The same way winter colds can be brutal to people, they are unforgiving to the equipment. In winter photography, it is vital to also take care of your gear. There are a few simple rules to follow here. First of all, don’t let it get wet – mixed rain and sleet can cause moisture on your equipment. Many modern cameras are water sealed, so normally it shouldn’t be a huge issue. However, it is always a good idea to have a towel or wiping cloth just to be on the safe side.
Another way for moisture to accumulate on your gear is through abrupt temperature changes. That usually happens when you enter a warm building after being out for a while. A sudden change in heat levels can cause condensation on and even inside your lenses. That’s not something you want. So, after shooting in the cold, make a habit of not opening your bag for a few hours. With the chilly outside air still trapped inside, the temperature rise will occur much more gradually.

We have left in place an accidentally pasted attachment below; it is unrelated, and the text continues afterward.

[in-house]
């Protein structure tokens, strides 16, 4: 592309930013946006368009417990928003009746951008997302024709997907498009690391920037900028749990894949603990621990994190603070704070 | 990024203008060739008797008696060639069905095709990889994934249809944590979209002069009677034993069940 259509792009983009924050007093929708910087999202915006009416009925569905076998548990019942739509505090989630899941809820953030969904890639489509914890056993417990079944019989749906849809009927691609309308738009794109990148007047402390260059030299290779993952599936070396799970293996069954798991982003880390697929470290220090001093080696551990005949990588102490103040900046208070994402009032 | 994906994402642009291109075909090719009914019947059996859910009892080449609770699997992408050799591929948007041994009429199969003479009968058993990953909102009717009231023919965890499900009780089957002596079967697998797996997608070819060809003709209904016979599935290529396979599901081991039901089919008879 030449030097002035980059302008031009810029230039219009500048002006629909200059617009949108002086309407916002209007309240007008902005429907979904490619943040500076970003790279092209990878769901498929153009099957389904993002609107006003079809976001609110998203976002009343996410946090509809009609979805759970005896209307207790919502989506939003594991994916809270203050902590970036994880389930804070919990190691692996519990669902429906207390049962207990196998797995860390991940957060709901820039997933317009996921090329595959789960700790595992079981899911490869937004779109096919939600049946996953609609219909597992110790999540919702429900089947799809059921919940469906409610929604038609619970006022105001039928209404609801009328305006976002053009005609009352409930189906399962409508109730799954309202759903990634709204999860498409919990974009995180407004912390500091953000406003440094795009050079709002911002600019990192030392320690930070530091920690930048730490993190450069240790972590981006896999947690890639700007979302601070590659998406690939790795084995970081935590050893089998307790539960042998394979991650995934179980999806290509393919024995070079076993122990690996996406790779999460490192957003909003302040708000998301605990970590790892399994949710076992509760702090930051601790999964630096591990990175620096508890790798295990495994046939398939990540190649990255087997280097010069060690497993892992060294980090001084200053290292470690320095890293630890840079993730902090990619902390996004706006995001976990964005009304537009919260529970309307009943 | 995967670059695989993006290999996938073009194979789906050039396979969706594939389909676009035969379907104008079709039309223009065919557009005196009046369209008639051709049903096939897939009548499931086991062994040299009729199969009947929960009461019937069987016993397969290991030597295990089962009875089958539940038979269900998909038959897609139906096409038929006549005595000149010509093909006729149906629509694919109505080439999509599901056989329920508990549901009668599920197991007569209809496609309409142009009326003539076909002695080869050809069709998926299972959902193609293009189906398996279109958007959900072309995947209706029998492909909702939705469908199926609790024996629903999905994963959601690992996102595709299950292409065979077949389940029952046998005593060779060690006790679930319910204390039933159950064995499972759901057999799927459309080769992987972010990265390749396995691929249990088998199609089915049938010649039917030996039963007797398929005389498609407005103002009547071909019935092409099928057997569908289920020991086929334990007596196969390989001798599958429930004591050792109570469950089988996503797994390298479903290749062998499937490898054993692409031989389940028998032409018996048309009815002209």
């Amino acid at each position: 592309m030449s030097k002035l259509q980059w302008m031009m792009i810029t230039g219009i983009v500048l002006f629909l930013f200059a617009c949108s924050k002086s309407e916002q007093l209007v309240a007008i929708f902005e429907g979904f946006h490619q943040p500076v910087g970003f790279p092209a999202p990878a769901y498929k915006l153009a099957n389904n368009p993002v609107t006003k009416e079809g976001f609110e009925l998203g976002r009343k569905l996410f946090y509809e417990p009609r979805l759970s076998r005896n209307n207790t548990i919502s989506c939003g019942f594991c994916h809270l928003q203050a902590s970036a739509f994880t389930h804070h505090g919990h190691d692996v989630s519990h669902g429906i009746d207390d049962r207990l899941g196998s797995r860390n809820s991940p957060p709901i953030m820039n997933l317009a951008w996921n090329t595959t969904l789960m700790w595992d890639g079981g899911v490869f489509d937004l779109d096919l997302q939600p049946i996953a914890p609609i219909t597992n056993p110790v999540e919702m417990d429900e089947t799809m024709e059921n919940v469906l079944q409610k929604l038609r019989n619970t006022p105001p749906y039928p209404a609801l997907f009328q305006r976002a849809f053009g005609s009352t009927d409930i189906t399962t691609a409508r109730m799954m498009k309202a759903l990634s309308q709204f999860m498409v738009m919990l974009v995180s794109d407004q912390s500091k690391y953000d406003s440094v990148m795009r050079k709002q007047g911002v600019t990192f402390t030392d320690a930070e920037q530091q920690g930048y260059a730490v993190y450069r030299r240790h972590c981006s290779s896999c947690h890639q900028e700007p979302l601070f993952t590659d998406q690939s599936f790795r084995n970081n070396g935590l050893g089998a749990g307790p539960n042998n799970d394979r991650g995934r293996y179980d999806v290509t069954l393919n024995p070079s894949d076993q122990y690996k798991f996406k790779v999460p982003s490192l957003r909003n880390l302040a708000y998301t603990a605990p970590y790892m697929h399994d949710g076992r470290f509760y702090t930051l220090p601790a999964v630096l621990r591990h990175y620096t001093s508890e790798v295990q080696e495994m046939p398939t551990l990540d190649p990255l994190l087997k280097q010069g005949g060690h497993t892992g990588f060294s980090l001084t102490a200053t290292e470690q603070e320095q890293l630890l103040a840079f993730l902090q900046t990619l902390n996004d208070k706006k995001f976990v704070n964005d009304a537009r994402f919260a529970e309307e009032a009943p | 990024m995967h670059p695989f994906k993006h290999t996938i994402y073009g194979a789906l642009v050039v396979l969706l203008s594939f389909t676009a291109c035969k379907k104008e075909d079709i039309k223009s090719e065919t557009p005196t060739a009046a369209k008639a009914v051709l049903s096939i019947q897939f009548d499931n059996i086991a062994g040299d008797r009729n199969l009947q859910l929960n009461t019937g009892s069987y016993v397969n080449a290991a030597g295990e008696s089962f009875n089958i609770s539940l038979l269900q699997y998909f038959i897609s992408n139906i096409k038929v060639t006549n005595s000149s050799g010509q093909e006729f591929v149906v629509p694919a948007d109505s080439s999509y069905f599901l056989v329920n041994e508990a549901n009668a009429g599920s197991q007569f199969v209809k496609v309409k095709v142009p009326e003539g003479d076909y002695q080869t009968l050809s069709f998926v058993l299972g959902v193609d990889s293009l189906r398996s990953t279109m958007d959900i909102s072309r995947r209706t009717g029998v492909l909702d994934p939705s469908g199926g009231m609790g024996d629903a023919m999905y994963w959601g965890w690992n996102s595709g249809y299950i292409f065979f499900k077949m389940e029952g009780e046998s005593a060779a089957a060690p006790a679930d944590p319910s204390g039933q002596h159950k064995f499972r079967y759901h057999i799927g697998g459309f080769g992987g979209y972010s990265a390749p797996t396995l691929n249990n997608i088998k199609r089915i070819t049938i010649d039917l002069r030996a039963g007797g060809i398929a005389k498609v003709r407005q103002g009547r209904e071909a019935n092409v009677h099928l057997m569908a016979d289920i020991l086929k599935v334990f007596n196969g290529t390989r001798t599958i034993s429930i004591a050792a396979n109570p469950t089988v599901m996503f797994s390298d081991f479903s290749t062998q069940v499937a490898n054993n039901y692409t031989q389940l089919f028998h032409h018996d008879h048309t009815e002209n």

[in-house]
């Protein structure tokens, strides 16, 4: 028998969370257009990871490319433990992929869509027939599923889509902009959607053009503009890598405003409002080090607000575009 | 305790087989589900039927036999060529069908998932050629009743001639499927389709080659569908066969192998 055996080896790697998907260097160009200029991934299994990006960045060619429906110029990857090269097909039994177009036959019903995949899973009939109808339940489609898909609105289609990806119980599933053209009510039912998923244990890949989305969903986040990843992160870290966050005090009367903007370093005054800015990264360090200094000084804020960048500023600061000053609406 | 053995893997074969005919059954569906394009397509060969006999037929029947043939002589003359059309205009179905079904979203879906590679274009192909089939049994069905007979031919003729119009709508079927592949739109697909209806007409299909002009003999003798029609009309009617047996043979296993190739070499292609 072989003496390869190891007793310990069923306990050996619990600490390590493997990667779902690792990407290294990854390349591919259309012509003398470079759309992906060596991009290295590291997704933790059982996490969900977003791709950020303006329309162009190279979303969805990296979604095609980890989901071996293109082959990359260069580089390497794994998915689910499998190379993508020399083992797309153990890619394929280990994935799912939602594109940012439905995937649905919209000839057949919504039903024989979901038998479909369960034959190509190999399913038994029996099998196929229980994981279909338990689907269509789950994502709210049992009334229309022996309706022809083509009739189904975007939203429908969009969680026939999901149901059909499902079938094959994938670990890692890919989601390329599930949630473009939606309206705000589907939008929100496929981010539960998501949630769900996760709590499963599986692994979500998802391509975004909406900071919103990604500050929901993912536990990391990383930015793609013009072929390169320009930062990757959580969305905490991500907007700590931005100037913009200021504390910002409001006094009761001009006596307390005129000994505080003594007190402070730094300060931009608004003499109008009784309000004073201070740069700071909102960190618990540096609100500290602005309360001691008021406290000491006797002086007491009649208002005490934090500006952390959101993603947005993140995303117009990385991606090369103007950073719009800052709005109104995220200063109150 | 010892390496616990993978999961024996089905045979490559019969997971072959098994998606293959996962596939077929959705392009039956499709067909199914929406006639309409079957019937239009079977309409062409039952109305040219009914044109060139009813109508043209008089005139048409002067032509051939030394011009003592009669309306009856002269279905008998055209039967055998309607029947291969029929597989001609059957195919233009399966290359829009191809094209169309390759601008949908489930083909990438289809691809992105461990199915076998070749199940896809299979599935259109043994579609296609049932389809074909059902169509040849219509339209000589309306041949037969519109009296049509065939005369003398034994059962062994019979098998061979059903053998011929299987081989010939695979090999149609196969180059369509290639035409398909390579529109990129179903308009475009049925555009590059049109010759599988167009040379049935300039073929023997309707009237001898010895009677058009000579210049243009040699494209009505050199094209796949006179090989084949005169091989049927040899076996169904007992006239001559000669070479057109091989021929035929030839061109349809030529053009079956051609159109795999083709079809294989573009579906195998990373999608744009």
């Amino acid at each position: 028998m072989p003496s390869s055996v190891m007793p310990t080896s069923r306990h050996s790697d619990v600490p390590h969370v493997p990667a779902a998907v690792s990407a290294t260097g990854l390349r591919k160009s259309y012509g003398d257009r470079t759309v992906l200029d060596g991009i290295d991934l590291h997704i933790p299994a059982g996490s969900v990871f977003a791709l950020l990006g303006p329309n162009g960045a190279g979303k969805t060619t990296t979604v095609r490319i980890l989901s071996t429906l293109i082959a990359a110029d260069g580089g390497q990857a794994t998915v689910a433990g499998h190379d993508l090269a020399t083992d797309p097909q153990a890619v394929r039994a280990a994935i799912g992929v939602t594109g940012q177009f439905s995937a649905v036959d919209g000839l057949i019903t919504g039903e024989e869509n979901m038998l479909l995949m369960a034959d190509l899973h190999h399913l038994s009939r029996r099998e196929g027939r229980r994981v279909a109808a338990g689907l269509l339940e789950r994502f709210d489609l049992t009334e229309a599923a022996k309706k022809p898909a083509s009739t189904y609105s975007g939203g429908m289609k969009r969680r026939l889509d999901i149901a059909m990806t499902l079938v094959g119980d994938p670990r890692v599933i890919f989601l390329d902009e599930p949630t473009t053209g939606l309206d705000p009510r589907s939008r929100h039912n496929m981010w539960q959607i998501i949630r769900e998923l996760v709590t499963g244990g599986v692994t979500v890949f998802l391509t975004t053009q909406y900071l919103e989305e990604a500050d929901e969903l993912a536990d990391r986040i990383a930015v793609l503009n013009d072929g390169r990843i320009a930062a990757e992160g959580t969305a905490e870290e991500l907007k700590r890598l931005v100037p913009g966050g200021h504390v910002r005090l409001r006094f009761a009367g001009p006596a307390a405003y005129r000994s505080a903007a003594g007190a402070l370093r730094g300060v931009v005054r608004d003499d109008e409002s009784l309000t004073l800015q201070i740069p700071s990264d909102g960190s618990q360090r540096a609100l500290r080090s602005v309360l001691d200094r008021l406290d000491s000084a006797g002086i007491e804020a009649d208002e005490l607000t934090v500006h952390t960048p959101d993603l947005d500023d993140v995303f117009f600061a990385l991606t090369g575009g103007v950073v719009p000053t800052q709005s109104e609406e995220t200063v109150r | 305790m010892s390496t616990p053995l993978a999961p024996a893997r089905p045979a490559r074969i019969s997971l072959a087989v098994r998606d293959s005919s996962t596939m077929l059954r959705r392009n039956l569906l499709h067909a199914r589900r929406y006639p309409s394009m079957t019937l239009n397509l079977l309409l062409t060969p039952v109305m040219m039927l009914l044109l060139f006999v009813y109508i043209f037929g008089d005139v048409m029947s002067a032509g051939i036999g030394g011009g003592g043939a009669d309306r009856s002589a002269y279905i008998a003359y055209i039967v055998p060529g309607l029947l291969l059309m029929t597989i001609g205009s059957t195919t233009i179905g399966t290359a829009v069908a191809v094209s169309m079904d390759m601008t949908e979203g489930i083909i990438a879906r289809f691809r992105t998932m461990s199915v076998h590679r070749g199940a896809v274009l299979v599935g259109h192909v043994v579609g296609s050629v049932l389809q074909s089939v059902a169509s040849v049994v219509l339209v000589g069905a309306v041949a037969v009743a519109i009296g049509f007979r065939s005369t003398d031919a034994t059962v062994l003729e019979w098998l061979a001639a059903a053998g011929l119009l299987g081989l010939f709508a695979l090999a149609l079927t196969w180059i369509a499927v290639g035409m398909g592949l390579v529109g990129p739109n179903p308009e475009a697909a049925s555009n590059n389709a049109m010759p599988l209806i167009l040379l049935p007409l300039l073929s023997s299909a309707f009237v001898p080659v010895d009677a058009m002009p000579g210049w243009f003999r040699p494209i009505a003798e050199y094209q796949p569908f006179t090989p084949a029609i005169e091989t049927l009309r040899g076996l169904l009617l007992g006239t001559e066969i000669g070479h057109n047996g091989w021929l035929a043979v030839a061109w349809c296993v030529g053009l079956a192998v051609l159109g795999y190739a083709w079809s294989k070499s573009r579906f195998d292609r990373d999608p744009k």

Here is another thing that I learned the hard way just recently. When using a tripod, double-check that your camera is well attached to it. Operating the knobs and locks while wearing gloves can be a little tricky, and it’s easy to screw something up. I was shooting a waterfall in the Black Forest and at some point wanted to move the tripod a bit. But the moment I lifted the tripod, my Sony A7III slid out of it and went flying right into the stream. Turns out, the plate knob was loose. Ouch. So, always double-check – it’s a lot easier than having to deal with repairs afterward.
Tip #5 – Watch Your Batteries